The UHMFS Committee on Academic Policy and Planning is delighted that programs at our sister institution UHH have strengthened to the point where some are now in a position to contemplate granting the Ph.D. degree. We also support the basic idea that there should be an opportunity for students to undertake doctoral-level work in Hawaiian and indigenous languages, literature, culture, and related fields. We agree that the University of Hawaii is a natural venue for such study.
However, we are reminded that BOR policy explicitly and unambiguously decrees that Manoa will be the only campus within the system to offer the doctoral degree. We do not believe this policy to be arbitrary or careless, but rather believe that it reflects a deep understanding on the part of the Regents as to the academic and administrative requirements for such programs. Degree programs do not thrive in isolation; the academic and administrative infrastructure to support them is considerable, and go well beyond the immediate, visible needs of staffing one particular department. The State of Hawaii has already made a substantial investment over many years in such infrastructure here at Manoa, and in the absence of an overwhelming argument to the contrary we question the wisdom of establishing a new program in such a way as to deliberately make access to this infrastructure impossible.
We are disappointed that the system has not sought a solution which would enable establishment of such a degree within the spirit of BOR policy and best academic practice, but instead has chosen to dismiss the Board's requirement as unimportant.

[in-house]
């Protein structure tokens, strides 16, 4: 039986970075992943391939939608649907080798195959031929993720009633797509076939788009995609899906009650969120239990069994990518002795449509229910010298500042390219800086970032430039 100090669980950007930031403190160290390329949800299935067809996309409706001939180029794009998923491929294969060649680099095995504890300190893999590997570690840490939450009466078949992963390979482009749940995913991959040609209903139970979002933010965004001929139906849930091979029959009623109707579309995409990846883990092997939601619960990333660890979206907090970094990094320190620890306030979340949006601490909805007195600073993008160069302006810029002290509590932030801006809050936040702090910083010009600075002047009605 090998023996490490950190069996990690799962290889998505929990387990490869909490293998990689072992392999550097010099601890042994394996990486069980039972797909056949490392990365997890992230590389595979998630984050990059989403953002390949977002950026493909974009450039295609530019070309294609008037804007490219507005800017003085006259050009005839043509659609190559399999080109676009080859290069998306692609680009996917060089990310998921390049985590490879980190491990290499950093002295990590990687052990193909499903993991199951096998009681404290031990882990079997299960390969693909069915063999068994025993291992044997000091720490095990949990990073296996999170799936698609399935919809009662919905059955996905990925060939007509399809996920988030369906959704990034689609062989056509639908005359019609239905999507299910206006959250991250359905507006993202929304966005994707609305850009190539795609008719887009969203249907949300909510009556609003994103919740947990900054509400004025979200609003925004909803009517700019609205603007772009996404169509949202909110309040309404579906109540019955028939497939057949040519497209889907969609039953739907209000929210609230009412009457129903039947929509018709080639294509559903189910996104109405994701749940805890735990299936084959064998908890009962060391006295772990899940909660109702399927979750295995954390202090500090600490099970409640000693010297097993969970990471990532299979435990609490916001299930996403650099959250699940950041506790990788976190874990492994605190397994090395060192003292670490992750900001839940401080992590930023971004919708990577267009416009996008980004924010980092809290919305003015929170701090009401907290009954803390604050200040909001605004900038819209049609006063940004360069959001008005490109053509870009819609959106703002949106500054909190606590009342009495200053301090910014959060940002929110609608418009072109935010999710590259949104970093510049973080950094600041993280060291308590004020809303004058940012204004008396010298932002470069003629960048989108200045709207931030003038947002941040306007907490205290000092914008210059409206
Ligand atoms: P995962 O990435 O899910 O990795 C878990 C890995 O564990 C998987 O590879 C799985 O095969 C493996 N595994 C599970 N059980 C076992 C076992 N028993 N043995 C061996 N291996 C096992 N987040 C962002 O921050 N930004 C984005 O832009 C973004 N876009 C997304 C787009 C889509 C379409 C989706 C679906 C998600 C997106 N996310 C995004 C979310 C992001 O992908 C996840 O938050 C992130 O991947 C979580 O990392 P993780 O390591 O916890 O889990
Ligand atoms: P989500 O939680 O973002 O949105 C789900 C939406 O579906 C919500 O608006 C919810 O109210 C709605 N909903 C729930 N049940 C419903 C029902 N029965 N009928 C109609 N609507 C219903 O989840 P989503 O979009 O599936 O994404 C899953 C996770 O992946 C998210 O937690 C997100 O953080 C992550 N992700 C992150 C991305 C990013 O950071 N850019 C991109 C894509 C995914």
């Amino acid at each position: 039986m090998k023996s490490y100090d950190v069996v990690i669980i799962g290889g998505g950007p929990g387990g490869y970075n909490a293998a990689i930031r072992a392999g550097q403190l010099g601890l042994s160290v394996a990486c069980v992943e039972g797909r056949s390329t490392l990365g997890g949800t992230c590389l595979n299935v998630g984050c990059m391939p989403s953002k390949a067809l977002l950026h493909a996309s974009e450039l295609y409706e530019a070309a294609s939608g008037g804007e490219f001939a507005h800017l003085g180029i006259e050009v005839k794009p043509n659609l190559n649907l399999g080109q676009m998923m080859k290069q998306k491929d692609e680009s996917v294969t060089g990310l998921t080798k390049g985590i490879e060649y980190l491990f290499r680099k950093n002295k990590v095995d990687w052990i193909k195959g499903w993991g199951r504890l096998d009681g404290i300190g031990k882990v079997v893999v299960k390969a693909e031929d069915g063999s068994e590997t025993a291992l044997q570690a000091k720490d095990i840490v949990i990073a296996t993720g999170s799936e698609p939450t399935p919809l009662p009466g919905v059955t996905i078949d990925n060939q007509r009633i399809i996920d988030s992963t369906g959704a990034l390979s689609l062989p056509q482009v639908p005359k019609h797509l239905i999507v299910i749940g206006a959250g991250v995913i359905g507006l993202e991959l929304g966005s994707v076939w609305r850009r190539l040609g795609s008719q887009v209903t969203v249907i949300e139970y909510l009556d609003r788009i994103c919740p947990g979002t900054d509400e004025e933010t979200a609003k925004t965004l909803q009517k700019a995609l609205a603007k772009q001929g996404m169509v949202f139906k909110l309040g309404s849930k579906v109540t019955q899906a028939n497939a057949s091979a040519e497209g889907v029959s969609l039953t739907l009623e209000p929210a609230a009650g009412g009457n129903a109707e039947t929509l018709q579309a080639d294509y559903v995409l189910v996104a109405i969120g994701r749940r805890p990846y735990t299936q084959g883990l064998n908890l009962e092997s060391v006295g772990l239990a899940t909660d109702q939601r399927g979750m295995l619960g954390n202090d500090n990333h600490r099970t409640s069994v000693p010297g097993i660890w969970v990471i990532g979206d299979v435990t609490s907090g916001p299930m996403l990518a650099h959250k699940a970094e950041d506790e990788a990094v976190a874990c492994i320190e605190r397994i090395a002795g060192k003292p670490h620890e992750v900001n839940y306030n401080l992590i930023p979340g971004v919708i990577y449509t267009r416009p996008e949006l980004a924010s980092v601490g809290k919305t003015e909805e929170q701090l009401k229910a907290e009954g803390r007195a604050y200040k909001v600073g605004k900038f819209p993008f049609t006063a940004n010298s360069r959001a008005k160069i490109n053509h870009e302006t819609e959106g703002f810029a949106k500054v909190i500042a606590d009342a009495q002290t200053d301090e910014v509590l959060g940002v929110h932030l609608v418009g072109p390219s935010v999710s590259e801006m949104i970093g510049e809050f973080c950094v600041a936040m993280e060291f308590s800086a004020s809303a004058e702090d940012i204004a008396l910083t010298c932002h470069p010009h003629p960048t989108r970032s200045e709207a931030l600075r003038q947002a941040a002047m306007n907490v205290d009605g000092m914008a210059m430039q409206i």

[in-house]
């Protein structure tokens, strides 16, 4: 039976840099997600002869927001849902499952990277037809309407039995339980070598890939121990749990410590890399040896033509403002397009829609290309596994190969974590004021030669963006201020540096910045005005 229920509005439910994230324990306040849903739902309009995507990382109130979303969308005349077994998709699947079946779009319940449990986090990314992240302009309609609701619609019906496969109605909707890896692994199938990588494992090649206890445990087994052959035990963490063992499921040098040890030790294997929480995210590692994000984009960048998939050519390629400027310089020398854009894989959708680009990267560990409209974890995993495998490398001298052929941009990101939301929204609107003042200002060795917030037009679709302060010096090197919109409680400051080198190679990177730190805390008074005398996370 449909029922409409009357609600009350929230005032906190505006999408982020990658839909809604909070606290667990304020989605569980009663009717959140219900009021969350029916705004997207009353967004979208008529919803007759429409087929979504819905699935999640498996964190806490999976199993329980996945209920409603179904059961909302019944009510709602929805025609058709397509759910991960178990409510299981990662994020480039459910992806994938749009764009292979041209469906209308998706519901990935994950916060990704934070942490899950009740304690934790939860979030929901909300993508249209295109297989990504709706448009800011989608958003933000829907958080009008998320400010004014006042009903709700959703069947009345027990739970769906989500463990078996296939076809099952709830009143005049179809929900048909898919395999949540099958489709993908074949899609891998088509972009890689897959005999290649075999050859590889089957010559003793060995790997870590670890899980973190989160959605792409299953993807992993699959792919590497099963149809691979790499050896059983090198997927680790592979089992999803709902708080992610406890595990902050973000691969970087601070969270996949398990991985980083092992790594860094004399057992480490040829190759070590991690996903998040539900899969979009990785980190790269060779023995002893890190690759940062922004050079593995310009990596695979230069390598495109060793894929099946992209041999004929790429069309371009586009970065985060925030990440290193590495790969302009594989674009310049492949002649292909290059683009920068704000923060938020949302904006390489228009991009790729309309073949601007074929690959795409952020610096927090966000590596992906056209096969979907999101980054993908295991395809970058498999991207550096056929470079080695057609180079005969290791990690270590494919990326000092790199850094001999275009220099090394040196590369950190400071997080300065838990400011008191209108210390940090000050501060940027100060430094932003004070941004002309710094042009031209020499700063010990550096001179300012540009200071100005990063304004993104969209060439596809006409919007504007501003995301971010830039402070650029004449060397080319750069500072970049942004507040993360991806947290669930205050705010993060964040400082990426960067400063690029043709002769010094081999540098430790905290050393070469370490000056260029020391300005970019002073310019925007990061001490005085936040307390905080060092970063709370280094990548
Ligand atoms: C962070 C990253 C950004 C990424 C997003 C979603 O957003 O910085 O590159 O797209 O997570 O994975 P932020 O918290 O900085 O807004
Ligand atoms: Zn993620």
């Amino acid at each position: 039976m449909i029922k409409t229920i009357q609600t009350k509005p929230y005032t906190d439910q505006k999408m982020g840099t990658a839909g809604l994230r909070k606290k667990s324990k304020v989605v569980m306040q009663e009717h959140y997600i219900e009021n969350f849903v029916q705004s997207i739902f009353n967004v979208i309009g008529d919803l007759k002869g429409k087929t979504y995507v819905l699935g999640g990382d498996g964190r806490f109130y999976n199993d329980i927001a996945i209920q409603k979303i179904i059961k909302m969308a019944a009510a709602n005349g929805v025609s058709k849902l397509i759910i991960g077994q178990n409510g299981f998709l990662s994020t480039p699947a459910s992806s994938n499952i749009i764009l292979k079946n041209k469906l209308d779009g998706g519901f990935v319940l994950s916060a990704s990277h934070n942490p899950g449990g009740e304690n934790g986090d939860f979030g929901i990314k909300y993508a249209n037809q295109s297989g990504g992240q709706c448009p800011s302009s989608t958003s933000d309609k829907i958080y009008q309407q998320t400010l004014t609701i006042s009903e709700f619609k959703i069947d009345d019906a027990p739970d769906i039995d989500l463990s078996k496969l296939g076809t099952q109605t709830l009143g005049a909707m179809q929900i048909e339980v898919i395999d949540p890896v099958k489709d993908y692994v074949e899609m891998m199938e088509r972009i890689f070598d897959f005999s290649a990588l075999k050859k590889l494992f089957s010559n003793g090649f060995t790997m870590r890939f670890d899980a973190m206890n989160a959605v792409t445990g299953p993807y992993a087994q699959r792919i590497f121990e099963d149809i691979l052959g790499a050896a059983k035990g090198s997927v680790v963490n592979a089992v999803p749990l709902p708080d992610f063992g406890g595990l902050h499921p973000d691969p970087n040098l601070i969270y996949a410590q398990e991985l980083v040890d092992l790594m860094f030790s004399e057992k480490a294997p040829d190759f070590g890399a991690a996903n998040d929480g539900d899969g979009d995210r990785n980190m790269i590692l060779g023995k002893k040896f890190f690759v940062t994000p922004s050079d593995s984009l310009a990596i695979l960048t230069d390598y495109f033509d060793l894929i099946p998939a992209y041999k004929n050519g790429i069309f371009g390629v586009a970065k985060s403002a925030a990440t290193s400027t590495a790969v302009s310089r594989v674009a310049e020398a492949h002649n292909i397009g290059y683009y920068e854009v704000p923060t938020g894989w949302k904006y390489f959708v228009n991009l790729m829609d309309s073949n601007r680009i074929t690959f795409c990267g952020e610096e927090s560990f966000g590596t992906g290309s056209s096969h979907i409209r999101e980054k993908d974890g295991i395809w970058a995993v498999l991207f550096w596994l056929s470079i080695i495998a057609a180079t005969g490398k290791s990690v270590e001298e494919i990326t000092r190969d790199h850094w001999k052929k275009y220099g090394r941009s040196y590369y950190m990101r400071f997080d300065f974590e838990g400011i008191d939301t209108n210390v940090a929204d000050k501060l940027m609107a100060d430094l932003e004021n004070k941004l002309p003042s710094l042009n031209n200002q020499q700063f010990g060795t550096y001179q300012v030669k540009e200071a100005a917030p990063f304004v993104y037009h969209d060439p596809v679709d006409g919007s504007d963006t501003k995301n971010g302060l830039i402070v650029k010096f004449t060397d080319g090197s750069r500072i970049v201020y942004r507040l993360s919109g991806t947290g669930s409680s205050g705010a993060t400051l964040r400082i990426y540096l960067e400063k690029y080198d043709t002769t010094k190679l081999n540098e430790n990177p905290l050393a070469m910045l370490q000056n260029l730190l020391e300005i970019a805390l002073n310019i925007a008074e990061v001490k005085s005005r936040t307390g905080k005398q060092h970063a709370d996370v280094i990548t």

We have serious concerns with the way that this program was brought to our attention and the attention of stakeholder departments at Manoa. It is the judgment of this committee that any decisions about the highest degree given by the University of Hawaii need wider input and very serious thought and discussion.
We want to emphasize that the committee has not had the proposal long enough to give it the level of review which new program proposals merit. Our brief discussions were therefore not about the substance of the proposal, but rather about the general concept of a Ph.D. program at UH Hilo; in particular, our recommendations should be read as a judgment on the logistics of this proposal and the process by which it is being ushered through the system, and not as a criticism of our Hilo colleagues.
In conclusion, it is the sense of this committee that this proposal ought not be approved in its present form, but that the parties involved should find a way to make such a program conform to BOR policy. We are optimistic that creative minds can find a way to carry this out without damage to the general vision of the proposers, and that synergy with related doctoral programs already established at Manoa will make the final product much better. We have long recognized that there is remarkable intellectual talent spread throughout the UH system, and anticipate that a clever approach to this program's establishment might serve as a precedent, to make it easier for Hawaii's research students to tap into that expertise.